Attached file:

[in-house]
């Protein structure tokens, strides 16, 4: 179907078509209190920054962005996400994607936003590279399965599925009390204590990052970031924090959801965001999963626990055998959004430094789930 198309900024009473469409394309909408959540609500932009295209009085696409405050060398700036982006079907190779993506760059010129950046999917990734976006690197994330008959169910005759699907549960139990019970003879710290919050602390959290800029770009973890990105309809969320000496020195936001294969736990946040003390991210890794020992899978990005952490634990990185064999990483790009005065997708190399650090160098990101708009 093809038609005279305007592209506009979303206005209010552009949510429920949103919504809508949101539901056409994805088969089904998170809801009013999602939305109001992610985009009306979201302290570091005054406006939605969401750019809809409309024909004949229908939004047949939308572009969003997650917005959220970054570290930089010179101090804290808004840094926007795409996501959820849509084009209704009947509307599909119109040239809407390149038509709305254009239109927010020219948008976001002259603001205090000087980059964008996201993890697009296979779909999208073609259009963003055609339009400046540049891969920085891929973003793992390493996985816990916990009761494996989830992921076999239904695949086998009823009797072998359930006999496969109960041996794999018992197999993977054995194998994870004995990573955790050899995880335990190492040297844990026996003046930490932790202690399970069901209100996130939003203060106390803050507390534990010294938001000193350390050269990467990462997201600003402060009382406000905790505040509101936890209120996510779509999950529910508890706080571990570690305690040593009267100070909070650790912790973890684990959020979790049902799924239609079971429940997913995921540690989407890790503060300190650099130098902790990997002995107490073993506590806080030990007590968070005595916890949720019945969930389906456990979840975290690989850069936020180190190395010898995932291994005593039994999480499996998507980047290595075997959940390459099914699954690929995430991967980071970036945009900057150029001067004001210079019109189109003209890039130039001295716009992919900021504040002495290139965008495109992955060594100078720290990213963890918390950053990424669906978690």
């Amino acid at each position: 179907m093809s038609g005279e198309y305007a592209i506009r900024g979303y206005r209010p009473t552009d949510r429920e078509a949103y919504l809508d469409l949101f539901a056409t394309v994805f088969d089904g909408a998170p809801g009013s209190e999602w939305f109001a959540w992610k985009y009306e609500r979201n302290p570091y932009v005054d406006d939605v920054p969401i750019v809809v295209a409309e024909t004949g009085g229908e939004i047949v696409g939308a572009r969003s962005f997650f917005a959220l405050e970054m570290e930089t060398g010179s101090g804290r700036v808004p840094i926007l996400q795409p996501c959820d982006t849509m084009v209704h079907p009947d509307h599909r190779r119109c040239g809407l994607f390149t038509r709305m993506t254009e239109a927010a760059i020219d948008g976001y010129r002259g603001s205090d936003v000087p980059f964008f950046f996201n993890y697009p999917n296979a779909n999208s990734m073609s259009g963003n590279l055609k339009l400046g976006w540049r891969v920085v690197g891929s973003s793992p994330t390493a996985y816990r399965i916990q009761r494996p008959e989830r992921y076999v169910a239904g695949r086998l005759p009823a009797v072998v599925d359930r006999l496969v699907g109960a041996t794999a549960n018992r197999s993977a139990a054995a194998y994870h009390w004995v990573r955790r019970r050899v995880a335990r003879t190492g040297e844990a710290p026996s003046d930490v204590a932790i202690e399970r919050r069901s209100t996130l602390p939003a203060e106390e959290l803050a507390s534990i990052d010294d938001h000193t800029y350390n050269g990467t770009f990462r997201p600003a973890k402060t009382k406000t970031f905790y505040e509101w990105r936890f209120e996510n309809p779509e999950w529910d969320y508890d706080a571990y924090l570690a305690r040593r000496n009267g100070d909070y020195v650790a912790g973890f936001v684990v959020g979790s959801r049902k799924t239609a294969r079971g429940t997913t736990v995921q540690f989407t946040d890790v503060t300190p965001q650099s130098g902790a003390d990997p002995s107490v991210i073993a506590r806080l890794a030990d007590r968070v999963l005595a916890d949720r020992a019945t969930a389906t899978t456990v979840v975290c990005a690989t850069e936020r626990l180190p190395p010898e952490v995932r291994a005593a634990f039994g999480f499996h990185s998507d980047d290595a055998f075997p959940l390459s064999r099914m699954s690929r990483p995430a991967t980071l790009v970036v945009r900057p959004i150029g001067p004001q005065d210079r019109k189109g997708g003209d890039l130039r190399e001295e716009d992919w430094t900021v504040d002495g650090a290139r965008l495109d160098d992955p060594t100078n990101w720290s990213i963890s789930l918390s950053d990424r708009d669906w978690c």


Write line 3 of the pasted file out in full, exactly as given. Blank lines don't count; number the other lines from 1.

């Amino acid at each position: 179907m093809s038609g005279e198309y305007a592209i506009r900024g979303y206005r209010p009473t552009d949510r429920e078509a949103y919504l809508d469409l949101f539901a056409t394309v994805f088969d089904g909408a998170p809801g009013s209190e999602w939305f109001a959540w992610k985009y009306e609500r979201n302290p570091y932009v005054d406006d939605v920054p969401i750019v809809v295209a409309e024909t004949g009085g229908e939004i047949v696409g939308a572009r969003s962005f997650f917005a959220l405050e970054m570290e930089t060398g010179s101090g804290r700036v808004p840094i926007l996400q795409p996501c959820d982006t849509m084009v209704h079907p009947d509307h599909r190779r119109c040239g809407l994607f390149t038509r709305m993506t254009e239109a927010a760059i020219d948008g976001y010129r002259g603001s205090d936003v000087p980059f964008f950046f996201n993890y697009p999917n296979a779909n999208s990734m073609s259009g963003n590279l055609k339009l400046g976006w540049r891969v920085v690197g891929s973003s793992p994330t390493a996985y816990r399965i916990q009761r494996p008959e989830r992921y076999v169910a239904g695949r086998l005759p009823a009797v072998v599925d359930r006999l496969v699907g109960a041996t794999a549960n018992r197999s993977a139990a054995a194998y994870h009390w004995v990573r955790r019970r050899v995880a335990r003879t190492g040297e844990a710290p026996s003046d930490v204590a932790i202690e399970r919050r069901s209100t996130l602390p939003a203060e106390e959290l803050a507390s534990i990052d010294d938001h000193t800029y350390n050269g990467t770009f990462r997201p600003a973890k402060t009382k406000t970031f905790y505040e509101w990105r936890f209120e996510n309809p779509e999950w529910d969320y508890d706080a571990y924090l570690a305690r040593r000496n009267g100070d909070y020195v650790a912790g973890f936001v684990v959020g979790s959801r049902k799924t239609a294969r079971g429940t997913t736990v995921q540690f989407t946040d890790v503060t300190p965001q650099s130098g902790a003390d990997p002995s107490v991210i073993a506590r806080l890794a030990d007590r968070v999963l005595a916890d949720r020992a019945t969930a389906t899978t456990v979840v975290c990005a690989t850069e936020r626990l180190p190395p010898e952490v995932r291994a005593a634990f039994g999480f499996h990185s998507d980047d290595a055998f075997p959940l390459s064999r099914m699954s690929r990483p995430a991967t980071l790009v970036v945009r900057p959004i150029g001067p004001q005065d210079r019109k189109g997708g003209d890039l130039r190399e001295e716009d992919w430094t900021v504040d002495g650090a290139r965008l495109d160098d992955p060594t100078n990101w720290s990213i963890s789930l918390s950053d990424r708009d669906w978690c």